But let’s be honest — that’s what’s at the core of King James-style English, too. Even we as English speakers want church to sound like church. That’s the Lord’s Prayer the way we were taught it as kids — once again, the way we we remember hearing our grandmother pray. And the New Jersey choir director is right, sometimes that means the meaning has shifted — take the Paschal greeting the way it’s typically rendered into English: “Christ is risen! Truly he is risen!” And we hear things about how that means that Christ is risen now, today, that it’s an ongoing reality — but that’s not actually what “is risen” means. “Christ is risen” is an archaic way of saying what we would now express in English as “Christ has risen”. It’s a perfect tense — think the Christmas carol “Joy to the world” — “The Lord is come“. It’s still the way you do perfect tenses in German — “Christus ist auferstanden!” — but in English it’s an archaicism, and one we don’t readily grasp as being so. If you translate Χριστὸς ἀνέστη literally, it’s something like “Christ rose”; it’s an aorist tense, past time and simple aspect — the narrative past tense, if you like, which establishes it as a once-and-for-all historical event, which is something very different from understanding “Christ is risen” as being in the present tense. But if we started saying “Christ arose!” on Easter, I’m guessing it really wouldn’t work for most people.

If archaic language is keeping youth out, but English isn’t necessarily solving the problem, then there is more of an issue here, and maybe Namee gets more to the point when he says that Orthodox Christianity “didn’t know what the heck to do” with the West.

Here’s what I think is the hard reality: Orthodox Christianity in the United States, at least as presented up to this point, is a solution looking for a problem.

I don’t think I’m going too far when I say that Americans, by and large, have no interest in being part of Holy Russia, have no interest in re-establishing the Roman Empire, and have no real interest in Russian or Greek cultures except when they can get good poppyseed rolls or have a gyros while watching some kids re-enact Zorba’s dance. Yes, fine, we all know that. Americans want to be Americans.

But you know what? From what I’ve seen, I don’t think Americans, for the most part, have any particular interest in being part of “the one true Church” either. America, like it or lump it, is culturally Protestant, and as soon as you start using that kind of language, you’re already making assumptions that were rejected by our forebears centuries ago. Most Americans are not looking for a “more authentic” liturgical experience; most Americans are not looking for anything “traditional” or that constitutes a “deeper Christian spirituality”, or whatever the other buzzwords are that we all like to use. I have seen with my own eyes what can happen when certain kinds of American Protestants try to speak in that language, and the result is something like theatre for the deaf. Americans, at least some of them, can be well aware of the consequences when those elements of Christianity with even the vaguest of historical roots are traded for a mess of pottage, and in a way this can be seen as a manifestation of the same problem as language — church seems too distinct from your everyday life, which might be a problem, but in updating, it loses an important distinction from everyday life, and thus there ceases to be a compelling reason to go. But, by and large, these are pretty rarefied problems from the standpoint of most Americans trying to figure out where they might go to church on Sunday morning. Even the apparent cultural impulse in which Orthodox Christianity subsists of gilding and ornamenting the things you love and think are important falls totally flat in a culture that thinks you need to strip the things you care about down to bare essentials. As marketed and described, at least, Orthodox Christianity, frankly, is just in the wrong key for American culture, no matter what melody you try to write in that key. It may very well be what America needs, but that’s something completely different.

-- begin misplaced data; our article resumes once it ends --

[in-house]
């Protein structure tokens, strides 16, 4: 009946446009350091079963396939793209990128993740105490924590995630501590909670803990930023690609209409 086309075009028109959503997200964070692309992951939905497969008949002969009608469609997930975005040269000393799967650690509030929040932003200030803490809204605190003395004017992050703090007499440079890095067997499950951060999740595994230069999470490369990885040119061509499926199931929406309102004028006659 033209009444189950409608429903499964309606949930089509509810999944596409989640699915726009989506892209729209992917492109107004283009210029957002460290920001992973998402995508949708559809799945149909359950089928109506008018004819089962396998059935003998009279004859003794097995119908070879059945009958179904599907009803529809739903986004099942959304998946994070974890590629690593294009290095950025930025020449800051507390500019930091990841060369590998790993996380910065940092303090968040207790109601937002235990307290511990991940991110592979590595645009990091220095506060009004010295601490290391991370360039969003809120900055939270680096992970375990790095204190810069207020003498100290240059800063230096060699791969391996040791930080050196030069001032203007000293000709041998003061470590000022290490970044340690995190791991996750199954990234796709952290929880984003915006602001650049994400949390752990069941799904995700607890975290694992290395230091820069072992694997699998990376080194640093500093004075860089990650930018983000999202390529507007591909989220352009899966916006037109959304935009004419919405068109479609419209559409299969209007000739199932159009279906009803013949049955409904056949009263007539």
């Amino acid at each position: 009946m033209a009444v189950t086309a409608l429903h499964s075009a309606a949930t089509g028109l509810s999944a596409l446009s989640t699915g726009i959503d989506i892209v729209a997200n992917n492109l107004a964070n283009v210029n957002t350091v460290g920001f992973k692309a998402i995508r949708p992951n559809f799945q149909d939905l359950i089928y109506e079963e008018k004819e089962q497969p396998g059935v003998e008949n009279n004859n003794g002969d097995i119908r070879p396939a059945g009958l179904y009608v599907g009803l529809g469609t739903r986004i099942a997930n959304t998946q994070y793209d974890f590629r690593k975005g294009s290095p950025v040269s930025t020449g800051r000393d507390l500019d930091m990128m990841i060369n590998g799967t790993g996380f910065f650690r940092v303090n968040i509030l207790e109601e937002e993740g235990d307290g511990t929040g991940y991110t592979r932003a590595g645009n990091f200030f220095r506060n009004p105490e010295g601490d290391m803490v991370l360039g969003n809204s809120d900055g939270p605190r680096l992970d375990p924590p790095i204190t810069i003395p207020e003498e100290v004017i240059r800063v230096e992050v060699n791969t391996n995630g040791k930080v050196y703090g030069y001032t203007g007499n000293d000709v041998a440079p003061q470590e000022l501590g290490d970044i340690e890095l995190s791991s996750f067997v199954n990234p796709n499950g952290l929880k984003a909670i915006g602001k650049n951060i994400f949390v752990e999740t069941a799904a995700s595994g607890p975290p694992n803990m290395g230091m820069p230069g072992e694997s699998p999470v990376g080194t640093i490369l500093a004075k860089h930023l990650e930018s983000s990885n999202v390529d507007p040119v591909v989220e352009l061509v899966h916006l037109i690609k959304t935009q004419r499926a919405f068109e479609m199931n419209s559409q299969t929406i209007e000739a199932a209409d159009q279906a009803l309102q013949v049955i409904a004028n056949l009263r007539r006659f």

Orthodox Christianity, in order to succeed in any kind of an American mission, doesn’t first and foremost need to find a musical idiom that will have cultural resonance, it doesn’t first and foremost need to be in English, and it doesn’t first and foremost need a simpler liturgy or reduced vestments or married bishops or anything like this. I have a lot more faith in what has been passed down than that — those things have survived this long under wars and occupation and servitude and so on, and I’m not convinced that America is a worse threat than any of those issues. Does Orthodox Christianity need to preach the Gospel, Christ crucified? Yes, but it’s going to be painfully obvious in doing so that we’re not the only ones who are, and being “the one true Church” isn’t going to sufficiently elevate us over the competing ambient noise, I don’t think.

What Orthodox Christianity needs to do is actually have a way of addressing real problems real people have rather than thinking that Joe Average is going to care about Arianism or Iconoclasm. I think I’m on safe ground in saying that most people don’t think they have a “true Church” problem. Most people don’t think they have a liturgy problem or a filioque problem. Most people these days are just trying to get through the day with some amount of sanity and dignity and without going broke, and when they go to church they want to feel like they’re getting comfort of some kind. Solace. Some sense of belonging, of acceptance of and respite from their daily struggle the rest of the week. Some sense that God’s in control even if they’re not.